Audio tours on buses often use out-of-date systems. Marek Dvorak explains how Ventrata built user-friendly controls into the Ventrata app
The systems that run audio tours on buses have a long history. They help passengers learn the history of the sights they are passing by, whether that’s Buckingham Palace, the Empire State Building, or Sydney Opera House.
For each location, the driver triggers a voice message that educates the passengers with a brief story of why it’s significant. The passengers can hear these messages, in their native language, through their supplied headphones.
Improving the audio system is not only for the passengers’ benefit. Drivers play the main role by playing the recordings at the right time. Currently, there are many different devices on hop-on hop-off buses that serve different purposes.
What’s the problem with audio tours?
The entire audio system is controlled with the old box: the driver selects the route, stops at the location and triggers the audio message. This is all carried out separately with manual buttons. It’s very hard to work with. Fixing this system was the problem we decided to solve.
We will try to minimise the number of devices on board the buses, bring the controls up to date and replace the old, box-like system for something more modern. We will unify the functionality into our existing sales terminal. This means a driver can sell tickets and control the audio system with just one system.
Who is the target group?
In this case, our target group is the driver. Let’s define them a bit. Most bus drivers are men aged between 40- and 60-years-old. They are experienced drivers who used to serve as city bus drivers. They know their city inside out. However, they may not have much experience with modern technology. Their job is to drive a bus, so there is very little time left for the rest.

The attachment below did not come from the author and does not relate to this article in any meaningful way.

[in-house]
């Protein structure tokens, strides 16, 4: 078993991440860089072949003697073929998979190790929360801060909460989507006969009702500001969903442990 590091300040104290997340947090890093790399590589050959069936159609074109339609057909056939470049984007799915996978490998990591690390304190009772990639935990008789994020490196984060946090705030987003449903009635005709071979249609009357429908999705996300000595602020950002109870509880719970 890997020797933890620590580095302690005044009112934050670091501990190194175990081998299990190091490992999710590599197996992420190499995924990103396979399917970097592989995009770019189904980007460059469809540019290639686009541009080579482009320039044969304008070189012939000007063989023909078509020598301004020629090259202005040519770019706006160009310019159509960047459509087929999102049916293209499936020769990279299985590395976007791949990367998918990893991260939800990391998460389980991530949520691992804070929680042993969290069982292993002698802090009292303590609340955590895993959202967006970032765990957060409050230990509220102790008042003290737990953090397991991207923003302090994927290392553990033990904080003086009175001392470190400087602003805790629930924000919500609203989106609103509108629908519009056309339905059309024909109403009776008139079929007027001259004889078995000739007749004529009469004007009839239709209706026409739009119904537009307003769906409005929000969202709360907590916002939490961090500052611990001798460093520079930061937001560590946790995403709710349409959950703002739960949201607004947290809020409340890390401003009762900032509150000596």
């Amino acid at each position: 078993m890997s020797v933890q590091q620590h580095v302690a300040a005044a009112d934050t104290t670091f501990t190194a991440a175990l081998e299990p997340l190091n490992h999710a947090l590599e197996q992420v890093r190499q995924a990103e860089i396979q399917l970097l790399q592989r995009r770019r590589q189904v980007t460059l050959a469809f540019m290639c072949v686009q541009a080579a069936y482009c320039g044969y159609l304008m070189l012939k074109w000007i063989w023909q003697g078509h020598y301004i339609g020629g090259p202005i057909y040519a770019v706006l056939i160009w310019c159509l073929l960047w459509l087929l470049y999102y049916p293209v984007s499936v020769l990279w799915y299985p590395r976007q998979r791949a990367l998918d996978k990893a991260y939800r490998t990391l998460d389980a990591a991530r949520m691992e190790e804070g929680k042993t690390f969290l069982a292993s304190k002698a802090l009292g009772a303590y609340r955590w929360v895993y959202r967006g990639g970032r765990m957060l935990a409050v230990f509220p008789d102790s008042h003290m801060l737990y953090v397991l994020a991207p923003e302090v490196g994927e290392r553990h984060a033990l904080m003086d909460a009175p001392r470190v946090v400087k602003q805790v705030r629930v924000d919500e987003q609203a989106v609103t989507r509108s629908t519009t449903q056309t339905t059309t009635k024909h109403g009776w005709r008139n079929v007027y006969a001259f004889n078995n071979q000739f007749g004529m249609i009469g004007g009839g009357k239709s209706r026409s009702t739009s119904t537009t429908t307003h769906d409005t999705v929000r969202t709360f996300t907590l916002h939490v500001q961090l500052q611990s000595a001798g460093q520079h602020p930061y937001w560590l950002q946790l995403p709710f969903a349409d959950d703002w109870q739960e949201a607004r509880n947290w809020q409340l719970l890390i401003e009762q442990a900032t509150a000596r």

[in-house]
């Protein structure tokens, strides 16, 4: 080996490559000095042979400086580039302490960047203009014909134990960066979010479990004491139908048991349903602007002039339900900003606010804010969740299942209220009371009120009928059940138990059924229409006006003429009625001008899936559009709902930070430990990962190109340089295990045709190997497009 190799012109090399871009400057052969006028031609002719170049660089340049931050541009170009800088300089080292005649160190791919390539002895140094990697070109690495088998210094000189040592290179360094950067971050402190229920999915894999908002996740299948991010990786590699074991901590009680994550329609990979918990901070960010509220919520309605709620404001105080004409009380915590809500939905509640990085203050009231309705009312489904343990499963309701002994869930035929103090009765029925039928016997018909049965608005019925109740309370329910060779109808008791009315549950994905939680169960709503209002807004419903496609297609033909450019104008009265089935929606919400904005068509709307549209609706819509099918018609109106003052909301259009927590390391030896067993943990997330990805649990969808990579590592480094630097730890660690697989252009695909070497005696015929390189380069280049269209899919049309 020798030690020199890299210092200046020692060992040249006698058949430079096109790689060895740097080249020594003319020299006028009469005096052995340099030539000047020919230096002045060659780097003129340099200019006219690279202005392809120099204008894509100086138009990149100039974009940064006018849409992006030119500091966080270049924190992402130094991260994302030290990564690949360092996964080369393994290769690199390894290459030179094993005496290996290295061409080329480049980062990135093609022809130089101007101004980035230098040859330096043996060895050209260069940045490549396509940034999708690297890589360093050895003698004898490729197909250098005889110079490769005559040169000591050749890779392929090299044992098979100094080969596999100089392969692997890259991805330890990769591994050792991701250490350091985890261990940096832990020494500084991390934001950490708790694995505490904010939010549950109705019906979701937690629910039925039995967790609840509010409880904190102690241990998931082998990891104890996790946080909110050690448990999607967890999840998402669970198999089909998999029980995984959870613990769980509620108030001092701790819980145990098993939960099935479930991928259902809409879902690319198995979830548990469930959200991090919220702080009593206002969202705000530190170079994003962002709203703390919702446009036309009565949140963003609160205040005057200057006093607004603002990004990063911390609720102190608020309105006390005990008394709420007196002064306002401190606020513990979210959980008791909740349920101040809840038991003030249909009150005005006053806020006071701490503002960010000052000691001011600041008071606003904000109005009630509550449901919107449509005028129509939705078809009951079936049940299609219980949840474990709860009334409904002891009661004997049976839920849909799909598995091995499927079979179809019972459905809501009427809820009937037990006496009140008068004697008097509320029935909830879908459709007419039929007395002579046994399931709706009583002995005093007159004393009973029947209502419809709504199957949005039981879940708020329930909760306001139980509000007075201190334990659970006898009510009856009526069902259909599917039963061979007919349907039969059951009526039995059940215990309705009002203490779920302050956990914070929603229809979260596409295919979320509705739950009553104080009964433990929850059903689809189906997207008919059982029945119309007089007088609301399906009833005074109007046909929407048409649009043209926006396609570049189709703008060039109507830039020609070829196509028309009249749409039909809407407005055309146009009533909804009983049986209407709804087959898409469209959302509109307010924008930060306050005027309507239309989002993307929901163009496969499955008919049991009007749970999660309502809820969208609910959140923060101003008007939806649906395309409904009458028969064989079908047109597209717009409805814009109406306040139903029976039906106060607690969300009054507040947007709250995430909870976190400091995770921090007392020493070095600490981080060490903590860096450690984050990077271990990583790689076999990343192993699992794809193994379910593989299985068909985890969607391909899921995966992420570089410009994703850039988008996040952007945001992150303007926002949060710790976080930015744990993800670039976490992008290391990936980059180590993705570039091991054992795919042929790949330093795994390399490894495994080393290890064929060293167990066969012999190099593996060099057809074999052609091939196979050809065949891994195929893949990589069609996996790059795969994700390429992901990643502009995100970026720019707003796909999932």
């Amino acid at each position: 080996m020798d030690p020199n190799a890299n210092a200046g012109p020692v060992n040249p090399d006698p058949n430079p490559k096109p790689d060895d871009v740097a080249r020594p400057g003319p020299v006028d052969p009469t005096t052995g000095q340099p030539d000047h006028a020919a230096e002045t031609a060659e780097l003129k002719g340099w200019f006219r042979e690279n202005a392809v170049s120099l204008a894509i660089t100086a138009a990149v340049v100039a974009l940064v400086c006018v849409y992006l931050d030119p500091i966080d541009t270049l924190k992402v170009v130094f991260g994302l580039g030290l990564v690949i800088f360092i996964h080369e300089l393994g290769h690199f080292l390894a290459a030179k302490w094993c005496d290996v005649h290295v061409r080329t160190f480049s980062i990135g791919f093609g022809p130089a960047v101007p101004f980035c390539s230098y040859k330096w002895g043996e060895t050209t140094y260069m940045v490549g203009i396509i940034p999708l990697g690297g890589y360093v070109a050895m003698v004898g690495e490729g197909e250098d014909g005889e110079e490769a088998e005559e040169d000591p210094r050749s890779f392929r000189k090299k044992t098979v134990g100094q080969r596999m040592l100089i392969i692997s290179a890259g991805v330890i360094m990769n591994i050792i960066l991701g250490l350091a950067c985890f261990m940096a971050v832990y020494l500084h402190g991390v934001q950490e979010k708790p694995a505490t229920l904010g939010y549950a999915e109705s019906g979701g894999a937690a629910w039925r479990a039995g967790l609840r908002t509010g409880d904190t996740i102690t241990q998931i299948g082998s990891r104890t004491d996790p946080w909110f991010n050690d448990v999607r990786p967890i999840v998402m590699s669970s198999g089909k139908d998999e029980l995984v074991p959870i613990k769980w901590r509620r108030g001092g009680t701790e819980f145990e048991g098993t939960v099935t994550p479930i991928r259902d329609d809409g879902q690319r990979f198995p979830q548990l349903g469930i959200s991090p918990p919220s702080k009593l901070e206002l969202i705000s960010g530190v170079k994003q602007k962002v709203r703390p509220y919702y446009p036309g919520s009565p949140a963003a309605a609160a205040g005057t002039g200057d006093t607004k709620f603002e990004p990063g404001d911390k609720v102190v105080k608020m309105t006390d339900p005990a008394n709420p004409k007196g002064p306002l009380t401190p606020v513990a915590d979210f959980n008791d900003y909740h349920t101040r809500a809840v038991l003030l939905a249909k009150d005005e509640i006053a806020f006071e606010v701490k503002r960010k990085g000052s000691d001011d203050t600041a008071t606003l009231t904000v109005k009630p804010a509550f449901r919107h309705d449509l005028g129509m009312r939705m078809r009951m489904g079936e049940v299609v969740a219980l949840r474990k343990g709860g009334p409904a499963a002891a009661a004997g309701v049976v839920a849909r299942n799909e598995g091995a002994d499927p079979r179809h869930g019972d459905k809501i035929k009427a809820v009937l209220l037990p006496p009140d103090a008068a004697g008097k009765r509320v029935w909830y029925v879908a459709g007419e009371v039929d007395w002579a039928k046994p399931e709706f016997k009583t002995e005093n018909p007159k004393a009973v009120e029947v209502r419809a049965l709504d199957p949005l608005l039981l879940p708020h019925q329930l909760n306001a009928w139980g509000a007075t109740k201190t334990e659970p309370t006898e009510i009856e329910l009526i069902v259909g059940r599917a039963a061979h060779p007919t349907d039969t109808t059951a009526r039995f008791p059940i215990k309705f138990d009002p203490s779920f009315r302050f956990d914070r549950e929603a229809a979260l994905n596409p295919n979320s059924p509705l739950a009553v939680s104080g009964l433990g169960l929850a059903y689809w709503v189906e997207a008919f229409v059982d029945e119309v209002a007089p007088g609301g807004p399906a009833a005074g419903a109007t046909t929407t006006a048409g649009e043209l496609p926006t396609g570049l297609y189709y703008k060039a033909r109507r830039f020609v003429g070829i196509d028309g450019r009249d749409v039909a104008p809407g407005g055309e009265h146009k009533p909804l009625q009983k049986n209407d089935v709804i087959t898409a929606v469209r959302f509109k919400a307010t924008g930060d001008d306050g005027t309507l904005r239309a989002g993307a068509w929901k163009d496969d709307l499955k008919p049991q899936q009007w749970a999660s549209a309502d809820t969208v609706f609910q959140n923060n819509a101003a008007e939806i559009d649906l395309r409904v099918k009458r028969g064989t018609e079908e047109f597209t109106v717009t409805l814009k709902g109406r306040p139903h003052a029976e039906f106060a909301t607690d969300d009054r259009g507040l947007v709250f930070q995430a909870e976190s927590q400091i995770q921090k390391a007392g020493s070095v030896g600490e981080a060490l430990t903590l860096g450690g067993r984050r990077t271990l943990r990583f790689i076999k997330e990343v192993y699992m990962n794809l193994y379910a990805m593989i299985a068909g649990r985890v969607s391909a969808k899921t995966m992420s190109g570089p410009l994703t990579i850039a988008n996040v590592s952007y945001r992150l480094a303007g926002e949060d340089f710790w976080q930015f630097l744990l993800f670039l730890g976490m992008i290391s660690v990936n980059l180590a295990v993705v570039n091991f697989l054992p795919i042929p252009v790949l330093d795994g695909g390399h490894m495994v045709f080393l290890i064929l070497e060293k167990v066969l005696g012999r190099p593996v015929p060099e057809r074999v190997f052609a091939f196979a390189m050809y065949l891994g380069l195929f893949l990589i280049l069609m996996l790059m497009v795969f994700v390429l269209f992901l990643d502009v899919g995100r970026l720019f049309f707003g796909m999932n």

At Ventrata, we need to develop a system that is clear for them, simple to operate and is especially fast.
Simpler, easier, and we’re saving loads of space
We will use our existing terminal, which we supply in various forms. This comes with a compact design as a tablet or the slightly larger PAX A920. The PAX also allows payments and ticket printing.
We focused on ensuring the buttons of the new user interface were large enough and that the whole flow was logical. We thought mainly of drivers who were used to the old functionality and so cut that whole process and simplified it. The functionality remains the same and the driver saves seconds while operating the much easier touchscreen. And we saved a space in their cabin.
The most important question is: how do you want to use it?
Whenever we redesign existing solutions, we ask our clients how they use their current ones. Most importantly, we ask how they wish to use those. For us, this is the most important question to be answered.
Every product and its usage is different. This means even the same product can have different solutions. It was only by speaking to our clients and understanding how drivers used the old systems that we were able to update audio tours for the 2020s.
Take a look at our range of devices designed for tour operators, attractions and activities
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